WASHINGTON, D.C. March 26, 2015
TO: NCSEJ Leadership and Interested Parties
FROM: Stephen M. Greenberg, NCSEJ Chairman;
Alexander Smukler, NCSEJ President;
Mark B. Levin, NCSEJ Executive Director
Ukraine Update #65
Early yesterday, Ukrainian President Petro Poroshenko dismissed Dnipropetrovsk governor Ihor Kolomoisky, who has been an avid supporter of the Kyiv authorities and Ukraine's territorial integrity.
The dismissal came after a dispute between Kolomoisky and President Poroshenko over the future of two state-owned energy companies Ukrtransnafta and Ukrnafta, in which Kolomoisky owns minority shares. On March 20, the Ukrtransnafta board fired its CEO Oleksandr Lazorko, who has close ties to Kolomoisky. Lazorko refused to leave and occupied the Ukrtransnafta building. Kolomoisky and his armed guards later entered the Ukrtransnafta premises, reportedly in an attempt to seize control of the company.
The incident unleashed a scandal in Ukraine, with many in the media and civil society calling for Kolomoisky's resignation. Kolomoisky had already drawn criticism for amassing too much political power, which some saw incompatible with the new Ukrainian government's commitment to transparency, democracy, and elimination of corruption.
Some observers are worried that Kolomoisky's dismissal might fracture Ukraine's government, at a time when it cannot afford to alienate supporters, and that his firing may touch off a war among Ukraine's oligarchs, creating further chaos during an already fragile time.
Kolomoisky's dismissal may also endanger the Dnipropetrovsk region as a whole. Unlike the Donetsk and Luhansk oblasts, Dnipropetrovsk has been able to withstand assaults by pro-Russian rebels, partly due to Kolomoisky's efforts. He funds several volunteer battalions, which have been instrumental in defending Eastern Ukraine. One such volunteer battalion, the Azov, has been at the forefront of defending the city of Mariupol, a strategic seaport that would give Russia a land bridge to Crimea. If Kolomoisky and his supporters withdraw their private financial support for the volunteer battalions, it is unclear whether the Ukrainian army could repel attacks by the separatists in Mariupol and elsewhere.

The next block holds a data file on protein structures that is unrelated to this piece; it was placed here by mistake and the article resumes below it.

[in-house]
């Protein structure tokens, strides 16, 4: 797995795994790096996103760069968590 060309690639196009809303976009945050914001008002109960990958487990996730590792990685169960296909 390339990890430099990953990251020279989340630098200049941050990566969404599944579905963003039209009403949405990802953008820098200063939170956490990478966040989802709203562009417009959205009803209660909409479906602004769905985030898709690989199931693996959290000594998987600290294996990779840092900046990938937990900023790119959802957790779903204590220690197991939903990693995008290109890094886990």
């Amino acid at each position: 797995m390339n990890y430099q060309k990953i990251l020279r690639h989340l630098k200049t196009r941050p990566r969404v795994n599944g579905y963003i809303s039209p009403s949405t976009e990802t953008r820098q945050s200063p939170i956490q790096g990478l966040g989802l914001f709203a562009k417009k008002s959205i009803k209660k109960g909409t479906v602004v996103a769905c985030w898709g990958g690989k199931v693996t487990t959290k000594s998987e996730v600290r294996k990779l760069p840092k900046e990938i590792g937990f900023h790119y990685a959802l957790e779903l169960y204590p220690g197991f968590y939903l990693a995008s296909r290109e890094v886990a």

Kolomoisky enjoys a great deal of popular support among Dnipropetrovsk residents, industrial workers, and business owners. His support for Kyiv authorities in part ensured that pro-Russian sentiments have not taken hold in the region. With his dismissal, the popular mood in the region could change, allowing pro-Russian separatists to exploit any potential public disgruntlement with the Ukrainian government.
Another concern is the relative lack of government experience by Kolomoisky's temporary replacement, Vitaliy Reznychenko, who has virtually no track record in Zaporozhye, where he has served as governor since February.
The Dnipropetrovsk region is a key center of industrial production in Ukraine. It is also home to a vibrant Jewish community, numbering between 15,000 -30,000 Jews. Among his other philanthropic activities, Kolomoisky, who is Jewish, provides generous support to the Dnipropetrovsk Jewish community. Any loss of funding for the community would hurt, as the community continues to confront many challenges, including the economic crisis, rising unemployment, increasing costs, and an influx of refugees from the war-torn regions.
Kolomoisky's dismissal and extensive media coverage of his attempt to take over the state-owned energy companies could also reawaken dormant anti-Semitic sentiments among the Ukrainian population.
NCSEJ spoke with one of the leaders of the Kyiv Jewish community who downplayed the development, saying that Kolomoisky's resignation is unlikely to have a significant impact on the Jewish community of Dnipropetrovsk and Ukraine, and that Kolomoisky's influence in Dnepropetrovsk region is unlikely to dramatically diminish.
According to this Kyiv Jewish community leader, Kolomoisky's dismissal could herald the beginning of the Ukrainian state's struggle against the oligarchs, aimed at diminishing their control over state resources, and reducing the concentration of political power in the hands of a few. It could also lead to the consolidation of control over privately-sponsored armed militias and volunteer fighters by the government, aiding its efforts to protect Ukraine's territorial integrity.
NCSEJ also spoke with one of the leaders of the Jewish Community of Dnipropetrovsk who said that Kolomoisky's resignation is unlikely to have a negative impact on the community. He identified Dnipropetrovsk's newly appointed acting governor, Vitaliy Reznychenko, as a member and supporter of the Jewish community. He acknowledged that Kolomoisky's support of Ukraine's territorial integrity remains essential, and expressed hope that Kolomoisky will continue to support the Ukrainian government and the Dnipropetrovsk region.
NCSEJ will continue to reach out to all parts of the Ukrainian Jewish community to better understand the immediate and long-term impact of Kolomoisky's dismissal on Ukraine and its Jewish community. This development adds another level of uncertainty to an already turbulent situation in the country.